The general term seems to be "mouth resonator instruments", but this is an informal rather than a taxonomic term. In addition to the Jew's harp and nose whistle, there are various mouth-resonated string bows (Britannica: Mouth Bow; SoundsOfAngkor: Mouth Resonator Fiddle))
It should be mentioned that the oral cavity is not the primary resonator for the Jew's harp. The Jew's harp is an idiophone, meaning that the entire instrument resonates and is the primary producer of the sound. Although the mouth amplifies and modifies the sound, it's the instrument itself that produces it.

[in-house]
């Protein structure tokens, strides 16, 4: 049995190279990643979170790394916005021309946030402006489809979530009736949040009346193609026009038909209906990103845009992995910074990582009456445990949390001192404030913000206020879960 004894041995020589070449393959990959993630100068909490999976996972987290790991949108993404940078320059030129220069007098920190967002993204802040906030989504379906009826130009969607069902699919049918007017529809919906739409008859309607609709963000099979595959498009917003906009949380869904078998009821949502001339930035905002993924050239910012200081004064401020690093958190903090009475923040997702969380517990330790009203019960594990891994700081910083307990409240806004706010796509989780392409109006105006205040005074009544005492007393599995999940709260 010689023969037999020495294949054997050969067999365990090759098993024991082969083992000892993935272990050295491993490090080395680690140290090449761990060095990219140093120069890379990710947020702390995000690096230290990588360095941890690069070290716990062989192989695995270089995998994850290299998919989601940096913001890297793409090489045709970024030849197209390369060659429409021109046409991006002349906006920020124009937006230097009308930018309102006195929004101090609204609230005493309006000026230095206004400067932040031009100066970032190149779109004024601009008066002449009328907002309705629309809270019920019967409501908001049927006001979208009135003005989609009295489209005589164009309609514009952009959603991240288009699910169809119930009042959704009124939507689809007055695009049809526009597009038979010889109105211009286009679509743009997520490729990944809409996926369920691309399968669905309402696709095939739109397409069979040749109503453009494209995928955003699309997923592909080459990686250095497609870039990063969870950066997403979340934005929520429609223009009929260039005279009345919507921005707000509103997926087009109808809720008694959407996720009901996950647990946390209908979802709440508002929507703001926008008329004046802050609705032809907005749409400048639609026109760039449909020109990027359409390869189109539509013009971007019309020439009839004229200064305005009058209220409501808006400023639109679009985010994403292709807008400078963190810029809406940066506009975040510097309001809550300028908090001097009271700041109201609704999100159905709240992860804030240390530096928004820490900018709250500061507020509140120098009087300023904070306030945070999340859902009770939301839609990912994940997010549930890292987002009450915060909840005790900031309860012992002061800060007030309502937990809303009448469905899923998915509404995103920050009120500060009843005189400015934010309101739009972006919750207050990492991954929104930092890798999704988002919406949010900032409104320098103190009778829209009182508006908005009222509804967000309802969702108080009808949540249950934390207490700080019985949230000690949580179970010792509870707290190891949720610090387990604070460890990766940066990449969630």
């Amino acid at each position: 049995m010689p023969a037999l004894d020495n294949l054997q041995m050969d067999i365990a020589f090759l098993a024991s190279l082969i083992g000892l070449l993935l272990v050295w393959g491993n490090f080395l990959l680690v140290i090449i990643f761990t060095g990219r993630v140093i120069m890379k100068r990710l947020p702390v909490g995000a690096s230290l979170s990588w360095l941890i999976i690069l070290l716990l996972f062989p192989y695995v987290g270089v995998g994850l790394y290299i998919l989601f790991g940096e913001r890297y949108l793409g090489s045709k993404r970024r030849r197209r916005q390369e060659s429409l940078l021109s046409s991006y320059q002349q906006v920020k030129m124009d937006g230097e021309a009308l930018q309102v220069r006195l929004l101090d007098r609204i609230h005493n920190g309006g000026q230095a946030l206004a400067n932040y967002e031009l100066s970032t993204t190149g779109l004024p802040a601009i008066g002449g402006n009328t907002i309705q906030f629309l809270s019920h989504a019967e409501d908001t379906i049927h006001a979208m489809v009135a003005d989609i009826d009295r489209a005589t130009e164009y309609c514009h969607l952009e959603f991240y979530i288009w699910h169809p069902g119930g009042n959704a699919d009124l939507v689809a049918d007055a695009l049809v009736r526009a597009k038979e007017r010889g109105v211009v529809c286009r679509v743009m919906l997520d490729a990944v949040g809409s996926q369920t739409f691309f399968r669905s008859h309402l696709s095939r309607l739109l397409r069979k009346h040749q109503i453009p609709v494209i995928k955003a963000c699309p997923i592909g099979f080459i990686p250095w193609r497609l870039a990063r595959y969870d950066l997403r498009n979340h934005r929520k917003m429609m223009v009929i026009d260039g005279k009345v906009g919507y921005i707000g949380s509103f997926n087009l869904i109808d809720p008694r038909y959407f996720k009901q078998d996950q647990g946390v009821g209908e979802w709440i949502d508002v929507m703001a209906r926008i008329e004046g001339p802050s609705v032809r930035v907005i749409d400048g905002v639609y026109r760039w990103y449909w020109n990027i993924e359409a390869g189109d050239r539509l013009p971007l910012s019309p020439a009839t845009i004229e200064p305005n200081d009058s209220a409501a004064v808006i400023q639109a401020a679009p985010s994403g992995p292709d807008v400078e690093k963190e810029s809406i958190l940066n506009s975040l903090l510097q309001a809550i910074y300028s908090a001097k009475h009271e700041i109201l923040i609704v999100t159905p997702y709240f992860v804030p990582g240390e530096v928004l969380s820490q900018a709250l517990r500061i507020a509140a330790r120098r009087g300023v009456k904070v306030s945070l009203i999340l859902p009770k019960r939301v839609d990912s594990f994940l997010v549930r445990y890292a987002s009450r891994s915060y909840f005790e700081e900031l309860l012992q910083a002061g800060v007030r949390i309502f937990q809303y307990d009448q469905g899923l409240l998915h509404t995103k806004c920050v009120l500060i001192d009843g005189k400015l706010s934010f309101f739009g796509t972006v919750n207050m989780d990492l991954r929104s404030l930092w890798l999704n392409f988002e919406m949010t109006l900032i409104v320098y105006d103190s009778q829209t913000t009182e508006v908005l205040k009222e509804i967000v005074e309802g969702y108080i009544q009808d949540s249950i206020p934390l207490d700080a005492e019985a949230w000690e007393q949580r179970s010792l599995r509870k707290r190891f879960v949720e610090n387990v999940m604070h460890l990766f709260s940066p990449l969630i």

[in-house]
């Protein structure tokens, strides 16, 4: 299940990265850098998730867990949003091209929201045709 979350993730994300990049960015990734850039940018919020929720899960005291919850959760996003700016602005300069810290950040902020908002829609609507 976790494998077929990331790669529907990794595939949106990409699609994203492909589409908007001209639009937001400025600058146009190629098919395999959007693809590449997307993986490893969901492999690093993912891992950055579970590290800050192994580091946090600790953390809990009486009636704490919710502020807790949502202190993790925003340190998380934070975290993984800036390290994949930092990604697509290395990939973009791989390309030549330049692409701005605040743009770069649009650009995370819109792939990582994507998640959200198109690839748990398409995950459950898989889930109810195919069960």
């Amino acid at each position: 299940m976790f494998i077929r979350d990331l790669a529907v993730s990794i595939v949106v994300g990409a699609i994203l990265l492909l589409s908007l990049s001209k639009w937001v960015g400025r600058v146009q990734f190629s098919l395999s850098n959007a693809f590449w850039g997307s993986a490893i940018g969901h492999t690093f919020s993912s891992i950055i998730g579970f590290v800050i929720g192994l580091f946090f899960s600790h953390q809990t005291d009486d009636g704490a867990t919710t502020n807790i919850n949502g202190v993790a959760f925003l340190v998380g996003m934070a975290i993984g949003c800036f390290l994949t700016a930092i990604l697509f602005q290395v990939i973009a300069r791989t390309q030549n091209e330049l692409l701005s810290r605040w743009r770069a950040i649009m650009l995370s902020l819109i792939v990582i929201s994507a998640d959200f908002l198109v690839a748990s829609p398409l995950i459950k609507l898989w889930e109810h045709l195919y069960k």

The jew’s harp is one of several idiophones (instruments whose sounding parts are resonant solids) vibrated by plucking rather than by percussion. (SOURCE: Britannica.com)
idiophone: an instrument the whole of which vibrates to produce a sound when struck, shaken, or scraped, such as a bell, gong, or rattle. (SOURCE: Oxford Languages via Google Search)
More specifically, it's a lamellophone, a subset of idiophones.
A [lamellophone] may have a single tongue (such as a Jew’s harp).... (SOURCE: Wikipedia)
This makes the Jew's harp distinct from the nose whistle (and nose flute), which is an aerophone, in which vibrating air is the primary means of sound production.